This website is suitable for those 19 years or older. Click Enter only if you are at least 19 years of age.or Exit
The use of e-cigarette's — or vaping — has laboured under a cloud of uncertainty and controversy since its introduction to society a little over a decade ago.
A surge in popularity in recent years has helped to catapult the activity into the limelight as more and more people turn to vaping as an alternative to smoking.
For Trenton resident, Hamish Dodge, the jump to vaping became a priority after a meeting with his doctor.
“I was quite sick for a couple of years and I had a conversation with my specialist and it wasn't one of those general 'you know you really should quit smoking' conversations it was a 'you should quit smoking or your life trajectory goes downhill pretty quick',” said Dodge.
Dodge had been diagnosed with sarcoidosis, an auto-immune disease which had originated in his lungs and lymph nodes. That diagnoses came after a long list of tests including an operation on his lungs to determine whether it was sarcoidosis or lung cancer.
“I needed an alternative because quitting cold turkey wasn't doing it,” said Dodge, who at that point was a half-a-pack a day smoker of 25 years.
“I loved it for 25 years. There were times that I hated it because I wanted to be healthier, I had children and I wanted to quit smoking so I could be a better example.
“I didn't want my son to ask me every other day to quit smoking because he was afraid I was going to die of cancer.
“They saw me get sick, they saw me go into the hospital, they saw me get carved up. I didn't want them to see me not helping myself not to let that happen again.
“I smoked my last cigarette at noon on a Saturday, went to the shop, bought my first starter kit, picked out a couple flavours of juice and pretty much haven't looked back.”
While Dodge admits he still has some concerns in regards to the long-term effects of vaping — given the limited amount of data available for such a relatively new activity — his health has seen definite improvement since making the switch.
“While nothing going into your lungs is better than something, e-juice is always going to be the lesser evil than cigarettes. There's thousands of chemicals in cigarettes and you're dealing with a small handful in e-juice. Most of which are considered safe.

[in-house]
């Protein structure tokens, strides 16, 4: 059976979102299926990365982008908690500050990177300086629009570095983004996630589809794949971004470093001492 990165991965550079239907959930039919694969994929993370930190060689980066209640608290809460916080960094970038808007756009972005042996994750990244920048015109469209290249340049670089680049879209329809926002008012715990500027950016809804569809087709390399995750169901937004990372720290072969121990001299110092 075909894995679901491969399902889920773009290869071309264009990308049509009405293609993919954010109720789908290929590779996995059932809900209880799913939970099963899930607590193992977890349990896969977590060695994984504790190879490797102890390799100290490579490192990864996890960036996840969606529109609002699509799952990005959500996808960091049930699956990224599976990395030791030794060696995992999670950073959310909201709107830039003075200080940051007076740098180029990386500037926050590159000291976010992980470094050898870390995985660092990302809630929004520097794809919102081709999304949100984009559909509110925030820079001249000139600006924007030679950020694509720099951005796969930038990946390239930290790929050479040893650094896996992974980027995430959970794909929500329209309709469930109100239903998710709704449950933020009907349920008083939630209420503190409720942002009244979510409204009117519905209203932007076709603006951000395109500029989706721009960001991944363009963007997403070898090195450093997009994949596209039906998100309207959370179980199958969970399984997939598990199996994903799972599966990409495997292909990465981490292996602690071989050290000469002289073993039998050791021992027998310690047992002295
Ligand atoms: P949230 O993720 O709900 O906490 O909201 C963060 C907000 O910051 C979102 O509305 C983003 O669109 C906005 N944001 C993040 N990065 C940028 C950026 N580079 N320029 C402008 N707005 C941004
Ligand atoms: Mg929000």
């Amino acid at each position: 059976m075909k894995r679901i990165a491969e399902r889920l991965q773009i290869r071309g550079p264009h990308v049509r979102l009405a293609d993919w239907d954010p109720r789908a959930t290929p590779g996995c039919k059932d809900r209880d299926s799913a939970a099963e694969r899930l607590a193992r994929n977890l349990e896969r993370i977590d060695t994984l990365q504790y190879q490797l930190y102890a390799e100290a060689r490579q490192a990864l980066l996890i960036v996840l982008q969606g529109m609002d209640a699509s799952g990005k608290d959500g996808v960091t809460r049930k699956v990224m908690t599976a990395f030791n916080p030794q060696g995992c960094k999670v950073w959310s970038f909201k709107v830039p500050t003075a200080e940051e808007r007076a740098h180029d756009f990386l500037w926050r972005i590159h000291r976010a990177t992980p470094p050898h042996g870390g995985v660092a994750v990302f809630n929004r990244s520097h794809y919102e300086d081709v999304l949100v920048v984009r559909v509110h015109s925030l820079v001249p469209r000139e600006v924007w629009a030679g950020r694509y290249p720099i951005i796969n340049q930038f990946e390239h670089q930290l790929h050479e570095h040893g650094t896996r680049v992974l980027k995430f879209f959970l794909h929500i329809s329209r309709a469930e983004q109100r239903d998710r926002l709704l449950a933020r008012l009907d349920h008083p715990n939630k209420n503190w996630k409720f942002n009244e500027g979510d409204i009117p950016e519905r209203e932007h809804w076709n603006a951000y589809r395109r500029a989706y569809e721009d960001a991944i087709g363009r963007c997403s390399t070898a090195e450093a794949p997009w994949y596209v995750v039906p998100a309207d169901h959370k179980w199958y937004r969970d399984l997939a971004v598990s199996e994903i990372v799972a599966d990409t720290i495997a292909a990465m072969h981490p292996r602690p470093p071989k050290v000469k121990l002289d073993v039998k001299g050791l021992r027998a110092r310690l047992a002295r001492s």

“While there's no long-term evidence to prove that inhaling those substances isn't safe I can tell you, for myself, since going back to see my specialist on a regular basis and doing breathing tests and lung capacity tests my lungs have improved since I quit smoking.”
An entire culture has started to grow around e-cigarettes and those who use them, from vape meets at local shops, cloud contests – to see who can make the largest vape cloud — to even large scale events like Toronto's Vapecan.
“That was a spectacle,” said Dodge who attended Vapecan last year. “People are building a society around vaping, it's insane.”
He goes on to describe walking through giant clouds of vapour while dance music blared away and vendors hawked gear and e-juice from many booths.
“That's when I realized how much of a big deal it is to somebody”
One subset of this newly minted culture are juice makers. Modern-day alchemists continually tinkering with recipes for their own unique blends of e-juice.
“They'll sit there and talk your ear off about what they did to make that flavour, or to make that blend that they did because that's their passion,” said Dodge.
“You wouldn't believe the amount of juice shops that are popping up all over the place. The states is crazy. You could search to the end of the internet and not run out of e-juice shops.”
With growing popularity comes growing scrutinization by government regulatory bodies.
With Bill 45 the province of Ontario was on track to ban the use of e-cigarettes in public places, offices, businesses and even in vape shops starting Jan.1 of this year. A stance they've since backed away from.
A ban such as the one originally considered would be disastrous for vape shops and users of e-cigarettes alike says Mathew Bardeau, an employee at The Stinky Canuck vape shop in Quinte West.
“If we can't show our customers how to use it, how to maintain it and how to use it properly, they will get annoyed with it,” he said. “They won't have the proper instructions on how to use it and they'll stop using it.”
Bardeau goes on to add the ban would've prevented shops from even firing up a device to perform troubleshooting or to educate new users on how to use the devices.
Something that could even be dangerous with some of the more advanced gear says Dodge.
“When you get into bigger gear... the devices you have to actually put batteries into and attach atomizers to... if you're not using that equipment properly it's either not going to work right for you and you're going to hate it, it's going to malfunction or it's going to be dangerous.
“I mean, we're dealing with electricity here right. If you don't respect the electricity, the electricity's not going to respect you.”
Educating people is one of the most important parts for someone new to vaping he adds.
“You can't really educate people a whole lot on how to light a cigarette. You screw it into your lips and you flick your lighter and away you go,” he laughed. “There's a little more that goes into starting vaping.”
Comments will be approved before showing up.